Step aboard and discovery the mystery!
Here in Avalon Book Cover Here in Avalon
Tara Isabella Burton
Literary Fiction
Simon & Schuster
January 2, 2024

An “enchanting” (Caroline Kepnes, author of You) New York City fairy tale about two sisters that fall under the spell of an underworld cabaret troupe that might be a dangerous cult—but one that makes the materialist world left in its wake feel like a sinister cult itself. Rose has come a long way. Raised—and often neglected—by a wayward mother in New York City’s chaotic bohemia, Rose has finally built the life she’s always wanted: a good job at a self-help startup, a clean apartment, an engagement to a stable if self-satisfied tech CEO who shares her faith in human potential, hard work, and the sacrifice of childish dreams. Rose’s sister Cecilia, on the other hand, never grew up. Irresponsible and impetuous, prone to jetting off to a European monastery one month and a falcon rescue the next, Cecilia has spent her life in pursuit of fairy-tale narratives of transcendence and true love—grand ideas Rose knows never work out in the real world. When Cecilia declares she’s come home to New York for good, following the ending of a whirlwind marriage, Rose hopes Cecilia might finally be ready to face adulthood: compromises and all. But then Cecilia gets involved with the Avalon: a cultish-sounding cabaret troupe—one that appears only at night, on a mysterious red boat that travels New York’s waterways—and soon vanishes: one of a growing number of suspicious disappearances among the city’s lost and loneliest souls. The only way Rose can find Cecilia is by tracking down the Avalon herself. But as Rose gets closer to solving the mystery of what happened to her sister, the Avalon works its magic on her, too. And the deeper she goes into the Avalon’s underworld, she more she begins to question everything she knows about her own life, and whether she’s willing to leave the real world behind.

Tara Isabella Burton has described her most recent novel, Here in Avalon, as a “love letter to cults.” I think it could also be described as a love letter to art and the whimsy in loving art. We’re allowed to explore not only the lure of an elusive, magical group but also what it’d be to let beauty be the thing that sustains you.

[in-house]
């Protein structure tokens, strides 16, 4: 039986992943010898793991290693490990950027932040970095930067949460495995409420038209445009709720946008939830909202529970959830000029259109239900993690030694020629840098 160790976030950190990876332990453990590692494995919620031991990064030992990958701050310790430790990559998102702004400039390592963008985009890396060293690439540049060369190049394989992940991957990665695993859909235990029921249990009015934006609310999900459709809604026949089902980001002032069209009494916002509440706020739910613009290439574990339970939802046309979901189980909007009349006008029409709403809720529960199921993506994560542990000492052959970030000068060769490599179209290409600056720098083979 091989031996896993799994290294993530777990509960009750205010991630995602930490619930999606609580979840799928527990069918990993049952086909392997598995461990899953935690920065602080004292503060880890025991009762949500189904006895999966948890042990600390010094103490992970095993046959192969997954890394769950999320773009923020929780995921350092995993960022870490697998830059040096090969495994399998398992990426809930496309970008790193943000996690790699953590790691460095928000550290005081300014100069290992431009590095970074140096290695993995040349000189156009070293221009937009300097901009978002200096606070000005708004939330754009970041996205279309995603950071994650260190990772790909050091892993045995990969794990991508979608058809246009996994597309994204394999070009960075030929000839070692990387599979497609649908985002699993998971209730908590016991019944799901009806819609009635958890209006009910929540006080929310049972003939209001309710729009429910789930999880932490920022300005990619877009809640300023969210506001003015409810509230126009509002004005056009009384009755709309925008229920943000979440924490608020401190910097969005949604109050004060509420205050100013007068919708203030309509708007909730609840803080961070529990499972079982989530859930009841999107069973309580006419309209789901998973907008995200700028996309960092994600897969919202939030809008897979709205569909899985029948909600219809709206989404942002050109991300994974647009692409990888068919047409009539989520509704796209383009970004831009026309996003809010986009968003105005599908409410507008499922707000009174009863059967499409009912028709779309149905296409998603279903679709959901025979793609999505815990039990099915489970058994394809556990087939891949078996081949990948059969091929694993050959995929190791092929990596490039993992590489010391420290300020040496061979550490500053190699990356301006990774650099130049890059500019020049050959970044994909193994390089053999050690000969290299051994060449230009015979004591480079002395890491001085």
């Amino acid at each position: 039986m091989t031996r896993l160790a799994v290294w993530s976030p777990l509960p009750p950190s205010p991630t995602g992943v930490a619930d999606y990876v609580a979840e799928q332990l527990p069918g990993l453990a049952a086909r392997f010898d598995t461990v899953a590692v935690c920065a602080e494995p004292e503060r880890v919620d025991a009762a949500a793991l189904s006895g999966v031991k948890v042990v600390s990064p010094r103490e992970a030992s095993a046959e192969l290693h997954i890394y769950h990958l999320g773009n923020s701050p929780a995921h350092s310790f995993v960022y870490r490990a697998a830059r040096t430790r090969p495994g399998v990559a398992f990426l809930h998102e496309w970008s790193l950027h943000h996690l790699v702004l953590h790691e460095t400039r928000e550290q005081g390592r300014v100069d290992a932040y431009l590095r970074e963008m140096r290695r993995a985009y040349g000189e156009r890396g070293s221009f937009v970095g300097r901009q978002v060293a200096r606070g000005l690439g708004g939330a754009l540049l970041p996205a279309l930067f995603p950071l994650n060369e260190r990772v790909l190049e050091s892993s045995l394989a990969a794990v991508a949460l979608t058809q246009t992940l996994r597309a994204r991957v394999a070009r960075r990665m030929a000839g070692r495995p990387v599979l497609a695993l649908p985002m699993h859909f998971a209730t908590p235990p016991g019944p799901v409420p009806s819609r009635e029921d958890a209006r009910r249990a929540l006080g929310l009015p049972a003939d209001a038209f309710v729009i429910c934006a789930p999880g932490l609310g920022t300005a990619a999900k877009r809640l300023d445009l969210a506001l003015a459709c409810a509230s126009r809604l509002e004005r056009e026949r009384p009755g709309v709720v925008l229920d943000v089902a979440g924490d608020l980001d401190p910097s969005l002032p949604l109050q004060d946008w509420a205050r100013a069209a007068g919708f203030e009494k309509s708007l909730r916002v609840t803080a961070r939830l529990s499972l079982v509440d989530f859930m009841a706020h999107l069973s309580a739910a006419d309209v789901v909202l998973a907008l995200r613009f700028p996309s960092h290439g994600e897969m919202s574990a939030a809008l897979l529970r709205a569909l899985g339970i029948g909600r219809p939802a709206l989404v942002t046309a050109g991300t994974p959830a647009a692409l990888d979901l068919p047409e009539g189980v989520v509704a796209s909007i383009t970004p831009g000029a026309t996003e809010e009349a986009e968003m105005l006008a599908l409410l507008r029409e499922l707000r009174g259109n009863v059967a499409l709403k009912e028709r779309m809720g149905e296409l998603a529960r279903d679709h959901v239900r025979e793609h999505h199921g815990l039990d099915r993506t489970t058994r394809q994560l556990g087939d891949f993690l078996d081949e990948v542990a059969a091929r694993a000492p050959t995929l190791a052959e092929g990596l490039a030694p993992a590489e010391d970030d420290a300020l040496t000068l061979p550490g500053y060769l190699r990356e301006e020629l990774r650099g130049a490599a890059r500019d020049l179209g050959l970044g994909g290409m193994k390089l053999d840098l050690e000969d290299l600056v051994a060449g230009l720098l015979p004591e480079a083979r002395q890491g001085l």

“Beauty was just something —like cognac, like heartbreak—a person consumed.”

Here in Avalon follows two sisters – Rose and Cecilia – who seem to be as different as two people can be. For example:


“A college boyfriend had once told her, not entirely unkindly, that she reacted to spreadsheets the way ordinary girls reacted to sex.”


“Cecilia was so extravagantly, so idiotically openhearted that you couldn’t leave her alone for a minute or two without her plunging them both into some charitable disaster.”

When the wilder Cecilia disappears into a mysterious group, Rose isn’t sure what to think. The Avalon calls itself a cabaret, but is this Cecilia’s usual flakiness or something more nefarious? Rose is left to unravel the cryptic clues the group leaves behind in the hopes of seeing her sister again. But the more she gets sucked into this extravagant new world, though, the harder it is to maintain her real life. 

Burton weaves this story so beautifully it’ll make you ache. The reader is brought through the same hesitant wonder along with Rose as this new world is slowly revealed to us. The world of the Avalon is presented in such vivid color compared to the muted tones of the real world. An otherworldly affect is achieved in a way that feels so subtle and effortless that you can’t help but feel that same pull. I don’t know when I started routing for both sisters to be in a cult, but that is how efficient Burton is at spoon-feeding you this alluring narrative. Never did I anticipate that when the other shoe dropped I’d have to question when I’d become team cult.

Here in Avalon gives you the opportunity to sink into this enchanting space and contemplate the value of art and love and all the beautiful things in the world. Reading this novel feels not dissimilar to Rose’s experience: unsuspecting and ethereal. I loved it.

This book was provided in exchance for an honest review graphic